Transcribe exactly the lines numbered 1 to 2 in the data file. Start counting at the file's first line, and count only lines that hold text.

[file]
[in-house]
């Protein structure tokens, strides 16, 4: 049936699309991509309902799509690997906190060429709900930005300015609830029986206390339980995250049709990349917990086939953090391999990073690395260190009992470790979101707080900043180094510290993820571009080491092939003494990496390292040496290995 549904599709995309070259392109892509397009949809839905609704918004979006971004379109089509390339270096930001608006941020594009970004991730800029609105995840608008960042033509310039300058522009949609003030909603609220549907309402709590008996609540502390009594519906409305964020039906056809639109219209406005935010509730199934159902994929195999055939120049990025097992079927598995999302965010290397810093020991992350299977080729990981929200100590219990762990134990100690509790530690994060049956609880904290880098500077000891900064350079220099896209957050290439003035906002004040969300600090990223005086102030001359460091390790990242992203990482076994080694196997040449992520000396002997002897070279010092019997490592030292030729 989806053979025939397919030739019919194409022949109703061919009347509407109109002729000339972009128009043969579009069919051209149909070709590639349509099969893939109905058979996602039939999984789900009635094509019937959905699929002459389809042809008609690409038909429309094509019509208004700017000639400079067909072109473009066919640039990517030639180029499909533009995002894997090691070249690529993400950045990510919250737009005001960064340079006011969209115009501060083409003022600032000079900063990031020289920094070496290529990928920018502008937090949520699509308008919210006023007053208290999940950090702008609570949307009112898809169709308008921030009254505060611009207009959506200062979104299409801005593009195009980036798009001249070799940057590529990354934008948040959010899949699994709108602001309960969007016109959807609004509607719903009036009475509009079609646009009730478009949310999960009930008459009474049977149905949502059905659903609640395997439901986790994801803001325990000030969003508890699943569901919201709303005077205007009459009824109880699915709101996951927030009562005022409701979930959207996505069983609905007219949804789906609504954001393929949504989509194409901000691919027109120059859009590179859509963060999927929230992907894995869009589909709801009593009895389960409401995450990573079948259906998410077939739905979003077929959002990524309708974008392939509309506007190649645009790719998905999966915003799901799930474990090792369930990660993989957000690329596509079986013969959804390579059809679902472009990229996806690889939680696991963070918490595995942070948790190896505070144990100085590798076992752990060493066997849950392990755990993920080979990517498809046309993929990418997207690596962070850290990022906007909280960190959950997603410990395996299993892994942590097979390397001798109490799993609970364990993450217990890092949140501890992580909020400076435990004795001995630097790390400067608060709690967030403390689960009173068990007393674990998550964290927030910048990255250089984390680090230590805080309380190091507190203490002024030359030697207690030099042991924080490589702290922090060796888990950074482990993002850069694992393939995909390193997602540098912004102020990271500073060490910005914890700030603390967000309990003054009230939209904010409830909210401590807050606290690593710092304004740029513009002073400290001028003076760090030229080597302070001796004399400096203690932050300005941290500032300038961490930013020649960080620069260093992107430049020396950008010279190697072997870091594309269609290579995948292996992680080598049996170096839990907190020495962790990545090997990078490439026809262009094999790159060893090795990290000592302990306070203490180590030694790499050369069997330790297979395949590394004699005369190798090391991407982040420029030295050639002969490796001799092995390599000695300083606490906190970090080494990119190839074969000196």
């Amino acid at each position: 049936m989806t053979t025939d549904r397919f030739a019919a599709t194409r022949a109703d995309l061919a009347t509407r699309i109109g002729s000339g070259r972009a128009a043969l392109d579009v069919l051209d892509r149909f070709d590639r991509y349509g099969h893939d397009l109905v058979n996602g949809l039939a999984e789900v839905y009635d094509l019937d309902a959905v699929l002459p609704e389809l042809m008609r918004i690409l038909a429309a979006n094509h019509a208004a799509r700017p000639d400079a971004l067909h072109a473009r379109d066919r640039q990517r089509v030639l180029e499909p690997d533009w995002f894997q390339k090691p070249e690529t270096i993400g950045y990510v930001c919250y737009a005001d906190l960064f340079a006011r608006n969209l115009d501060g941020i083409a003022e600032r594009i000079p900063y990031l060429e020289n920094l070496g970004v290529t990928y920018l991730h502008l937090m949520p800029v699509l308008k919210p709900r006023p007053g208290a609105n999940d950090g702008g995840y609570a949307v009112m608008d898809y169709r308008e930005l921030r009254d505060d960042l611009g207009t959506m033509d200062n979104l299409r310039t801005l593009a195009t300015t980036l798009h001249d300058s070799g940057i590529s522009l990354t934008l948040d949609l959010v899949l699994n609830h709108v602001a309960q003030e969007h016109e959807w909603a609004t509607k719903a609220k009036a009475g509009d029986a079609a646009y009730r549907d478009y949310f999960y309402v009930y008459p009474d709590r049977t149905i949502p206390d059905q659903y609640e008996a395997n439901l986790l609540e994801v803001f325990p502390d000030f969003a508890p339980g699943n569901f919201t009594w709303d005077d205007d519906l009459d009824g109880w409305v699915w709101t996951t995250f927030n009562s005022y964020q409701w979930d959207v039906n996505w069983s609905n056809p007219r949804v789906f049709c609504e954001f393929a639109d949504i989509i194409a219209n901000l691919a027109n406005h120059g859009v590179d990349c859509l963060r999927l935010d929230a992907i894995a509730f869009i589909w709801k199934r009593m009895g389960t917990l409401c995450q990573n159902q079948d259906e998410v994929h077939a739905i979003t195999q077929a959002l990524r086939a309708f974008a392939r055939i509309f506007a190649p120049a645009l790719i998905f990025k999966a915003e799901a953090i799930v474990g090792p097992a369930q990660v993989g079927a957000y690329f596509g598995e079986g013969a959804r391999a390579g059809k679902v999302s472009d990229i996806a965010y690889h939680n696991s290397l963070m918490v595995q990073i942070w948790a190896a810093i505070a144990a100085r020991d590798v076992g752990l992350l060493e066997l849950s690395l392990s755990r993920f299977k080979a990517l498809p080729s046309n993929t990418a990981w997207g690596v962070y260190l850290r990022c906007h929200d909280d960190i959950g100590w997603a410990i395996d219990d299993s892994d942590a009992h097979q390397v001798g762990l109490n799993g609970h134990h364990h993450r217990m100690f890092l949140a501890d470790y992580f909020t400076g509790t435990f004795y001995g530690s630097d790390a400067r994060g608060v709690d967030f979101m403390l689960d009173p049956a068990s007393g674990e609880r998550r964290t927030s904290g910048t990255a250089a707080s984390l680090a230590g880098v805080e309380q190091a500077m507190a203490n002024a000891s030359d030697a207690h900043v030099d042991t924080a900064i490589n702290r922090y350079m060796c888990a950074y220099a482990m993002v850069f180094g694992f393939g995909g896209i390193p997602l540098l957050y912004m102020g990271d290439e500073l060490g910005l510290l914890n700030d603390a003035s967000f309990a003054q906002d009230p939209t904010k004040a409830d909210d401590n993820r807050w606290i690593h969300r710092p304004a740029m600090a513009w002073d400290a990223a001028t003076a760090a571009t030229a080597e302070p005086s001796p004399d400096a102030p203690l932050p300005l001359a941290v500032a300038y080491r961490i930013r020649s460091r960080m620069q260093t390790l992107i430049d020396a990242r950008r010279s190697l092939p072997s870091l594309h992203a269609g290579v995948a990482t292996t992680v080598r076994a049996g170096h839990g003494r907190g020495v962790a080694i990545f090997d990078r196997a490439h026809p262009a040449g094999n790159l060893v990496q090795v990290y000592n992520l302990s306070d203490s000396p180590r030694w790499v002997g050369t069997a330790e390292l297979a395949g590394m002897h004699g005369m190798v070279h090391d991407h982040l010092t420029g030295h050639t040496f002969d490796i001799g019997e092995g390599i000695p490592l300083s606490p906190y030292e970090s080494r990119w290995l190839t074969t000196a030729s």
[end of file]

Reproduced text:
[in-house]
């Protein structure tokens, strides 16, 4: 049936699309991509309902799509690997906190060429709900930005300015609830029986206390339980995250049709990349917990086939953090391999990073690395260190009992470790979101707080900043180094510290993820571009080491092939003494990496390292040496290995 549904599709995309070259392109892509397009949809839905609704918004979006971004379109089509390339270096930001608006941020594009970004991730800029609105995840608008960042033509310039300058522009949609003030909603609220549907309402709590008996609540502390009594519906409305964020039906056809639109219209406005935010509730199934159902994929195999055939120049990025097992079927598995999302965010290397810093020991992350299977080729990981929200100590219990762990134990100690509790530690994060049956609880904290880098500077000891900064350079220099896209957050290439003035906002004040969300600090990223005086102030001359460091390790990242992203990482076994080694196997040449992520000396002997002897070279010092019997490592030292030729 989806053979025939397919030739019919194409022949109703061919009347509407109109002729000339972009128009043969579009069919051209149909070709590639349509099969893939109905058979996602039939999984789900009635094509019937959905699929002459389809042809008609690409038909429309094509019509208004700017000639400079067909072109473009066919640039990517030639180029499909533009995002894997090691070249690529993400950045990510919250737009005001960064340079006011969209115009501060083409003022600032000079900063990031020289920094070496290529990928920018502008937090949520699509308008919210006023007053208290999940950090702008609570949307009112898809169709308008921030009254505060611009207009959506200062979104299409801005593009195009980036798009001249070799940057590529990354934008948040959010899949699994709108602001309960969007016109959807609004509607719903009036009475509009079609646009009730478009949310999960009930008459009474049977149905949502059905659903609640395997439901986790994801803001325990000030969003508890699943569901919201709303005077205007009459009824109880699915709101996951927030009562005022409701979930959207996505069983609905007219949804789906609504954001393929949504989509194409901000691919027109120059859009590179859509963060999927929230992907894995869009589909709801009593009895389960409401995450990573079948259906998410077939739905979003077929959002990524309708974008392939509309506007190649645009790719998905999966915003799901799930474990090792369930990660993989957000690329596509079986013969959804390579059809679902472009990229996806690889939680696991963070918490595995942070948790190896505070144990100085590798076992752990060493066997849950392990755990993920080979990517498809046309993929990418997207690596962070850290990022906007909280960190959950997603410990395996299993892994942590097979390397001798109490799993609970364990993450217990890092949140501890992580909020400076435990004795001995630097790390400067608060709690967030403390689960009173068990007393674990998550964290927030910048990255250089984390680090230590805080309380190091507190203490002024030359030697207690030099042991924080490589702290922090060796888990950074482990993002850069694992393939995909390193997602540098912004102020990271500073060490910005914890700030603390967000309990003054009230939209904010409830909210401590807050606290690593710092304004740029513009002073400290001028003076760090030229080597302070001796004399400096203690932050300005941290500032300038961490930013020649960080620069260093992107430049020396950008010279190697072997870091594309269609290579995948292996992680080598049996170096839990907190020495962790990545090997990078490439026809262009094999790159060893090795990290000592302990306070203490180590030694790499050369069997330790297979395949590394004699005369190798090391991407982040420029030295050639002969490796001799092995390599000695300083606490906190970090080494990119190839074969000196």